Gulfstream jet maker General Dynamics Corp (GD.N) on Wednesday posted a 3.9% rise in second-quarter profit as business jet demand remained strong, but revenues missed forecasts as supply chain problems continued to hamper the defense industry.
Shares were up 1.6% in early trading after the Reston, Virginia-based company posted quarterly revenue of $9.2 billion, a 0.3% drop over last year, missing Wall Street’s $9.4 billion estimate.
Business jet demand in the quarter remained robust as wealthier passengers opted for charter planes to avoid flight cancellations from regular carriers.
Virginia-based General Dynamics reaffirmed expectations it would deliver 123 aircraft in 2022, chief financial officer Jason Aiken said during a call with analysts.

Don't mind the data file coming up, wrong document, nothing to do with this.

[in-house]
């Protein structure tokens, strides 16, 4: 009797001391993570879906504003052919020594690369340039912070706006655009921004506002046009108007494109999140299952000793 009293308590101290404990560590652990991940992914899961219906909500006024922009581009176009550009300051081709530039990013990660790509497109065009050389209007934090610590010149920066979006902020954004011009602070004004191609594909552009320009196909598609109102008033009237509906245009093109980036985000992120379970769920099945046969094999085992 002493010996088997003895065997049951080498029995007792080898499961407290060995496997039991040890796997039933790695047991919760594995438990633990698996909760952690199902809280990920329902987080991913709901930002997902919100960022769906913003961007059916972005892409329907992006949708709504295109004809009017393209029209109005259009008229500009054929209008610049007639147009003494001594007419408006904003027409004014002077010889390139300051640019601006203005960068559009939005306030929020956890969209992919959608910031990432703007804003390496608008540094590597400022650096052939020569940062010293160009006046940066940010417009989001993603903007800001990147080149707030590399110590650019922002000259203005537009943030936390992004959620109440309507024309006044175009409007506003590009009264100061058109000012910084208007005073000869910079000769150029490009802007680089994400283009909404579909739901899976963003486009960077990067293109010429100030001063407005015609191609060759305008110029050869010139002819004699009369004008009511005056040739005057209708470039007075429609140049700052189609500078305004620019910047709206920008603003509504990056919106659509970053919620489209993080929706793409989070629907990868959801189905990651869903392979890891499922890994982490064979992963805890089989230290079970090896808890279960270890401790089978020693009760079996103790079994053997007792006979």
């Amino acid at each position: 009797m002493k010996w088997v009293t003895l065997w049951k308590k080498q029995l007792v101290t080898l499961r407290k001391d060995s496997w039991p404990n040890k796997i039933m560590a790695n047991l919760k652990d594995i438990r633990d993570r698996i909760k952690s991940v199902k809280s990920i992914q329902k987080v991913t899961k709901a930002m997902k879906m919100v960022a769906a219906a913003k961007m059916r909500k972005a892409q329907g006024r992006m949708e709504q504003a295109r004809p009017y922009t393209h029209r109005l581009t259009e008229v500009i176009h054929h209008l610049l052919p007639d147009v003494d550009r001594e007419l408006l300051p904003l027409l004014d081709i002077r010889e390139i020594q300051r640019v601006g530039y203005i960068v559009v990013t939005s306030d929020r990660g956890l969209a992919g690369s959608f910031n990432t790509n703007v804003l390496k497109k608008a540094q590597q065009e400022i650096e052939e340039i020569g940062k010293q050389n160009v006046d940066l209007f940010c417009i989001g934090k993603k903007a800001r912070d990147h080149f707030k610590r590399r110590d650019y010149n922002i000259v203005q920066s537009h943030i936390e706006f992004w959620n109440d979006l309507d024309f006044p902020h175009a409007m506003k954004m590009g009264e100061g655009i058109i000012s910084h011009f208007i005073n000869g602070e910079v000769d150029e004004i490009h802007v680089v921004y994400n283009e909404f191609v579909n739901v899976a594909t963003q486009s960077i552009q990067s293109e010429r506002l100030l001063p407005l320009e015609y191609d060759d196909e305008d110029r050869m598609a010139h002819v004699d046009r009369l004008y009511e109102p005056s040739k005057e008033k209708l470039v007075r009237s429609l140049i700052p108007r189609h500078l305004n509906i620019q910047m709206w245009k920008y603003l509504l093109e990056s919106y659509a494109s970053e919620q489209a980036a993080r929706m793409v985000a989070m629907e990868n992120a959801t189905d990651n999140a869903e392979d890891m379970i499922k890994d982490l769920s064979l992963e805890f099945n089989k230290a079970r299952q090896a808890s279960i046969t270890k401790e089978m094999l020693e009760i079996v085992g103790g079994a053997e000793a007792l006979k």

Aiken also flagged a strong growth in flight service activity driving up revenue and the outlook for its aerospace business.
Meanwhile, the company faces a shortage of skilled labor to work in the U.S. Navy’s Virginia-class attack submarine program. “The supply chain has stumbled a little bit more,” said Aiken.
The company delivered 22 Gulfstream business jets, up from 21 jets a year earlier, showing some signs of supply chain recovery for that segment of the business.
Sales in its aerospace unit rose to $1.86 billion from $1.62 billion a year earlier, while overall revenue fell to $9.19 billion from $9.22 billion.
General Dynamics’ Combat Systems business unit which makes tanks, saw its revenue fall 12% compared to the same period a year ago.
Net earnings rose to $766 million, or $2.75 per share, in the second quarter, from $737 million or $2.61 per share, a year earlier.
Revenues at weapons makers are expected to increase in the coming years as military spending globally spurred by the conflict in Ukraine hits the bottom line.